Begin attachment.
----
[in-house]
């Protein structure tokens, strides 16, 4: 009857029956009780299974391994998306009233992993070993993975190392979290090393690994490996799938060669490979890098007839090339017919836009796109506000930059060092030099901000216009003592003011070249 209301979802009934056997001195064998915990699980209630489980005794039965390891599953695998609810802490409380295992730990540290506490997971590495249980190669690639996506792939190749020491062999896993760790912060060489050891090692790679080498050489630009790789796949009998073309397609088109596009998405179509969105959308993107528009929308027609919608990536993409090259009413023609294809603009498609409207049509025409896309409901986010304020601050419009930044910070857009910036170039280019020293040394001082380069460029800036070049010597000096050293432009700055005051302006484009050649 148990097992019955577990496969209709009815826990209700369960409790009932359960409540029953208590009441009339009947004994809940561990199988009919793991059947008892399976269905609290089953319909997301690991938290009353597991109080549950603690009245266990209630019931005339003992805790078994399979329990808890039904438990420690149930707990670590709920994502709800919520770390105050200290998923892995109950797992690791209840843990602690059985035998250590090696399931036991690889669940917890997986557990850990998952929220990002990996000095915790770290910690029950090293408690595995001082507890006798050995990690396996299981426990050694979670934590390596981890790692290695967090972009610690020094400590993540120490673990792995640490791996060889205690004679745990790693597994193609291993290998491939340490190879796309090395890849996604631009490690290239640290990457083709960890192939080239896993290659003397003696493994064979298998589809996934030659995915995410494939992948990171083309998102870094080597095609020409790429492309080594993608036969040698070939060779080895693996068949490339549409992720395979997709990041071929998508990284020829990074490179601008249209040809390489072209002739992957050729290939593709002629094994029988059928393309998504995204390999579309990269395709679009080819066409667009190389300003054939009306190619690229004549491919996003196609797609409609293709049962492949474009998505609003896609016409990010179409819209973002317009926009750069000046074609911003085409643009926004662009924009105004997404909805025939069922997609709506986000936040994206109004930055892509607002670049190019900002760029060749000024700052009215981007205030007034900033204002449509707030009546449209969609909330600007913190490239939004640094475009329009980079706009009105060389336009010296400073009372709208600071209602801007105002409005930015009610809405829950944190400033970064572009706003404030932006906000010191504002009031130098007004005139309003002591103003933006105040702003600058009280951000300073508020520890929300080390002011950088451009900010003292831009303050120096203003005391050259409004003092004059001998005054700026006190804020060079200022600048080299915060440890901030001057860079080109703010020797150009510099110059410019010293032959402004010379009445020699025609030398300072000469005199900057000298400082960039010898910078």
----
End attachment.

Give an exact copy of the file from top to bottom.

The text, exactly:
[in-house]
């Protein structure tokens, strides 16, 4: 009857029956009780299974391994998306009233992993070993993975190392979290090393690994490996799938060669490979890098007839090339017919836009796109506000930059060092030099901000216009003592003011070249 209301979802009934056997001195064998915990699980209630489980005794039965390891599953695998609810802490409380295992730990540290506490997971590495249980190669690639996506792939190749020491062999896993760790912060060489050891090692790679080498050489630009790789796949009998073309397609088109596009998405179509969105959308993107528009929308027609919608990536993409090259009413023609294809603009498609409207049509025409896309409901986010304020601050419009930044910070857009910036170039280019020293040394001082380069460029800036070049010597000096050293432009700055005051302006484009050649 148990097992019955577990496969209709009815826990209700369960409790009932359960409540029953208590009441009339009947004994809940561990199988009919793991059947008892399976269905609290089953319909997301690991938290009353597991109080549950603690009245266990209630019931005339003992805790078994399979329990808890039904438990420690149930707990670590709920994502709800919520770390105050200290998923892995109950797992690791209840843990602690059985035998250590090696399931036991690889669940917890997986557990850990998952929220990002990996000095915790770290910690029950090293408690595995001082507890006798050995990690396996299981426990050694979670934590390596981890790692290695967090972009610690020094400590993540120490673990792995640490791996060889205690004679745990790693597994193609291993290998491939340490190879796309090395890849996604631009490690290239640290990457083709960890192939080239896993290659003397003696493994064979298998589809996934030659995915995410494939992948990171083309998102870094080597095609020409790429492309080594993608036969040698070939060779080895693996068949490339549409992720395979997709990041071929998508990284020829990074490179601008249209040809390489072209002739992957050729290939593709002629094994029988059928393309998504995204390999579309990269395709679009080819066409667009190389300003054939009306190619690229004549491919996003196609797609409609293709049962492949474009998505609003896609016409990010179409819209973002317009926009750069000046074609911003085409643009926004662009924009105004997404909805025939069922997609709506986000936040994206109004930055892509607002670049190019900002760029060749000024700052009215981007205030007034900033204002449509707030009546449209969609909330600007913190490239939004640094475009329009980079706009009105060389336009010296400073009372709208600071209602801007105002409005930015009610809405829950944190400033970064572009706003404030932006906000010191504002009031130098007004005139309003002591103003933006105040702003600058009280951000300073508020520890929300080390002011950088451009900010003292831009303050120096203003005391050259409004003092004059001998005054700026006190804020060079200022600048080299915060440890901030001057860079080109703010020797150009510099110059410019010293032959402004010379009445020699025609030398300072000469005199900057000298400082960039010898910078």